Something I’ve been thinking about lately is whether we should be worrying about inflation. It’s a new topic, since inflation has been more bogeyman than anything during my career. Inflation fears have caused investment mistakes and bad economic policies. However, the Fed is targeting higher inflation, and there are other inflationary forces brewing, so we should take a closer look at the reasons for worrying about inflation, whether we should be worried, and if so, how to protect your portfolio from inflation risk.
Reasons for Worrying About Inflation
Inflation is the increase in goods and services prices. When things get more expensive, your earnings lose purchasing power, your cash is less valuable, and it’s harder to maintain your standard of living during retirement.
If a saved dollar earns .5% interest and inflation is 2.5%, every year that dollar loses 2% of its purchasing power. It might not seem like much, but over years it adds up. Between 1999-2019 a dollar lost 35% of its purchasing power during a period of below average inflation. Between 1970 and 1990 a dollar lost 70% of its purchasing power!
Inflation drives the need to invest in a growth-oriented portfolio for retirement. Without it, if you wanted to spend $100,000 a year in a 30 year retirement and earn 8%, you would need $1,125,000 to retire. If you assume 3% inflation, the $1,250,000 goes to zero after only 17 years. With 5% inflation, your portfolio goes bust after just 14 years.
The long-term inflation rate has been just over 3%. For the last twenty years, it’s been much lower at 2%, and for the last ten even lower than this at 1.75%.
When people talk about worrying about inflation, they’re talking about (or should be) inflation running hotter than it has recently, or its long-term average.
Inflation’s Negative Impact to Markets and Economy
Besides the hit to your finances, above average inflation impacts the markets and economy. To combat it, the Fed raises interest rates to slow the economy down. Higher interest rates makes borrowing more expensive. It makes real estate less affordable. Bond yields would increase, so stocks would not look as attractive as they do now when bonds yield very little. Dr. Ed’s quote sums it up well.
“If inflation were to make a big comeback, bond yields would soar. That could cause a credit crunch, recession, and a bear market.”Dr. Ed Yardeni, Inflation Is Up for Discussion
The country faced this between 1965 and 1982, and it’s worth reviewing that time period as we decide whether we should be worrying about inflation.
The “Great Inflation”
The Great Inflation was the defining macroeconomic event of the second half of the twentieth century. Over the nearly two decades it lasted, the global monetary system established during World War II was abandoned, there were four economic recessions, two severe energy shortages, and the unprecedented peacetime implementation of wage and price controls. It was, according to one prominent economist, “the greatest failure of American macroeconomic policy in the postwar period” (Siegel 1994).The Great Inflation by Michael Bryan, Federal Reserve Bank of Atlanta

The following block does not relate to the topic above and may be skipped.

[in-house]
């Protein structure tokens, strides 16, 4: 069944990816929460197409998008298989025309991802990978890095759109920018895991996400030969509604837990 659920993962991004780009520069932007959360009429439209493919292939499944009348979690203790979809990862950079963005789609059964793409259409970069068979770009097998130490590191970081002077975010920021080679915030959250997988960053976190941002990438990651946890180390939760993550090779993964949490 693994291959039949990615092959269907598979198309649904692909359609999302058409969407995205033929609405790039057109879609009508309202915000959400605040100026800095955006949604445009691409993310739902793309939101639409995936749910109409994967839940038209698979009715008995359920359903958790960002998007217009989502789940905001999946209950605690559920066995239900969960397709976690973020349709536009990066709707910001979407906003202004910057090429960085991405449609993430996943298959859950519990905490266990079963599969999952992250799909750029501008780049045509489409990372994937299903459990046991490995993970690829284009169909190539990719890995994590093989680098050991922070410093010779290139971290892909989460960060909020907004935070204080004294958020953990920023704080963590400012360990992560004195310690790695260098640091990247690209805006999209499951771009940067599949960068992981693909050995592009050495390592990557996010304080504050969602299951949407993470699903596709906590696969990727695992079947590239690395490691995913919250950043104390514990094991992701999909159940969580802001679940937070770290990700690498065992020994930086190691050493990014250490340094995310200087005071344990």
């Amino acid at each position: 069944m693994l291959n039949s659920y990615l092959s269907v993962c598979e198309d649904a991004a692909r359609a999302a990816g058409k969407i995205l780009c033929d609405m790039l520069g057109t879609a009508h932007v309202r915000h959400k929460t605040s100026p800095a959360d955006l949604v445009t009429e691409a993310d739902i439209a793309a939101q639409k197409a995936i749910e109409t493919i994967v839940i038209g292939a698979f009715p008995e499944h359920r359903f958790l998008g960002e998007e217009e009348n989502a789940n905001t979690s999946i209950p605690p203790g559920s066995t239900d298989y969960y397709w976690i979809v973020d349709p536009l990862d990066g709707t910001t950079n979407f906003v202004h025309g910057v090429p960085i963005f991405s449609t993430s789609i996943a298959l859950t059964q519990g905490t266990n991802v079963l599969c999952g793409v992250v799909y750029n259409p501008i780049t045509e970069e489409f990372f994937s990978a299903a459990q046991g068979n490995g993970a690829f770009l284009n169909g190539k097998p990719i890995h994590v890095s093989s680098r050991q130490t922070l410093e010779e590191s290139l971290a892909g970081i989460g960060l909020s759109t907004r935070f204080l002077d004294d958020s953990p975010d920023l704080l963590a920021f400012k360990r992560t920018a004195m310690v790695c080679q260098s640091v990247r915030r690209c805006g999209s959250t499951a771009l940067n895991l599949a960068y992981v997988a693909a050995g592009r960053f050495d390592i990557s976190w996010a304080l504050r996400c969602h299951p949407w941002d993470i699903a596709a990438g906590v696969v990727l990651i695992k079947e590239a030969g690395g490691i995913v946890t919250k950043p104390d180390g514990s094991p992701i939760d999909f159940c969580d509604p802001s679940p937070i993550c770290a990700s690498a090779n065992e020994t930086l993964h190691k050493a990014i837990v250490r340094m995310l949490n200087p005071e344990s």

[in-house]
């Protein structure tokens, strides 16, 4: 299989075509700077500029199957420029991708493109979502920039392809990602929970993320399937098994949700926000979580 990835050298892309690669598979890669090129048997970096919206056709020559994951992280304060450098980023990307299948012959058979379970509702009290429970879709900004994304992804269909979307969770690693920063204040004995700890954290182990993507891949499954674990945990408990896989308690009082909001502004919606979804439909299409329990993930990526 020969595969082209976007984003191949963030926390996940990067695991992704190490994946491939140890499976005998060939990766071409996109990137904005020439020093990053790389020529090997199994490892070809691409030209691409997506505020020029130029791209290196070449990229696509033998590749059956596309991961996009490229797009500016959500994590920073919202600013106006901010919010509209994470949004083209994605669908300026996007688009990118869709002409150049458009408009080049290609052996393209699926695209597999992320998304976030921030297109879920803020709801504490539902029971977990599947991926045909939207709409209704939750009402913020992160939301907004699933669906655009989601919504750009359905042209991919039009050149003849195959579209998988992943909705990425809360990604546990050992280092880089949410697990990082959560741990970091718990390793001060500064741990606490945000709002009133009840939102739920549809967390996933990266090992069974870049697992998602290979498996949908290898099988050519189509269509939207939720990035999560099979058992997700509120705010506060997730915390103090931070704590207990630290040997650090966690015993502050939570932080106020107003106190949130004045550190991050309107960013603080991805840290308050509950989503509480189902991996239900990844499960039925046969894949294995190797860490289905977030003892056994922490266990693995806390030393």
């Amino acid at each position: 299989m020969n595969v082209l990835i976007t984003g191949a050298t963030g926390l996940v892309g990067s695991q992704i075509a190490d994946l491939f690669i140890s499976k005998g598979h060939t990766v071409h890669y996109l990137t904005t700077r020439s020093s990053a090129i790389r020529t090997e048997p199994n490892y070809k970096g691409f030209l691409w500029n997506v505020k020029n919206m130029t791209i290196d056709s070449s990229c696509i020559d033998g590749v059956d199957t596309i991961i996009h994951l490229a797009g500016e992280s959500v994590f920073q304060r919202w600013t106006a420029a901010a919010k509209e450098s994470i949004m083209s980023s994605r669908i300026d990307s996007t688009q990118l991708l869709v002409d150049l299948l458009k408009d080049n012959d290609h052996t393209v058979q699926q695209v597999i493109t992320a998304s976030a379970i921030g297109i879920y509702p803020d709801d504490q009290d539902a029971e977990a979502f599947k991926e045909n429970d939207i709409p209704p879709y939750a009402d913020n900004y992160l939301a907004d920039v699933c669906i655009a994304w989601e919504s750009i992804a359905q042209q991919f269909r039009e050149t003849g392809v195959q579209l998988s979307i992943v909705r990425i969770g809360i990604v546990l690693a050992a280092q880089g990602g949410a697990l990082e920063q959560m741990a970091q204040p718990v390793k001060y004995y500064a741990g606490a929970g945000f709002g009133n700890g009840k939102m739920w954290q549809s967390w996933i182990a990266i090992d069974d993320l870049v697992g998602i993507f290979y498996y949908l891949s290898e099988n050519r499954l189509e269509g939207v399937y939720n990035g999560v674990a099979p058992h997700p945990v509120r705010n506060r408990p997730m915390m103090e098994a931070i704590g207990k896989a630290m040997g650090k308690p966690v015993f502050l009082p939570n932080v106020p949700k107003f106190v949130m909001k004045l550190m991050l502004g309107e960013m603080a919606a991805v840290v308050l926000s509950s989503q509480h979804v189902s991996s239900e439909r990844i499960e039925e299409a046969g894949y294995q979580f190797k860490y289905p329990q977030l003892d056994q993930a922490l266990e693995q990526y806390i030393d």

Inflation jumped from 1% in the early 60s to a peak of 14% caused mostly by government policy.
The Fed, in pursuing its dual mandate of maximum employment and controlling inflation, came to believe in the Phillips Curve, which held that there was a relationship between unemployment and inflation. Specifically, that above average inflation could permanently increase employment. The Philips curve proved unstable and drove inflation higher.
We went off the gold standard in the 1970s. While this benefited us long-term, at the time it allowed us to print money, which grew the economy but contributed to the Great Inflation.
LBJ’s Great Society and the Vietnam War drove up government spending.
Nixon’s wage price controls held inflation in check, but artificially so and when the controls were lifted, inflation shot up.
That, plus some oil and food shocks in the 70’s led to that chart you see above.
Reasons to Worry
There are reasons to be worrying about inflation.
For starters, the Federal Reserve in its 2020 Statement on Longer-Run Goals and Monetary Policy Strategy announced that, “following periods when inflation has been running persistently below 2 percent, appropriate monetary policy will likely aim to achieve inflation moderately above 2 percent for some time.”
They’re going to let inflation run above 2% to get to a long-term average of 2%.
Also, the economy is recovering, and certain tailwinds could cause it to overheat.
- Pent-up demand when the world fully reopens after Covid-19
- Healthier personal balance sheets because the U.S. savings rate increased last year
- The Fed’s easy money policy
- President Biden’s expected $1.9 trillion Covid-10 relief bill
- Another further stimulus package
- The government stimulus enacted last year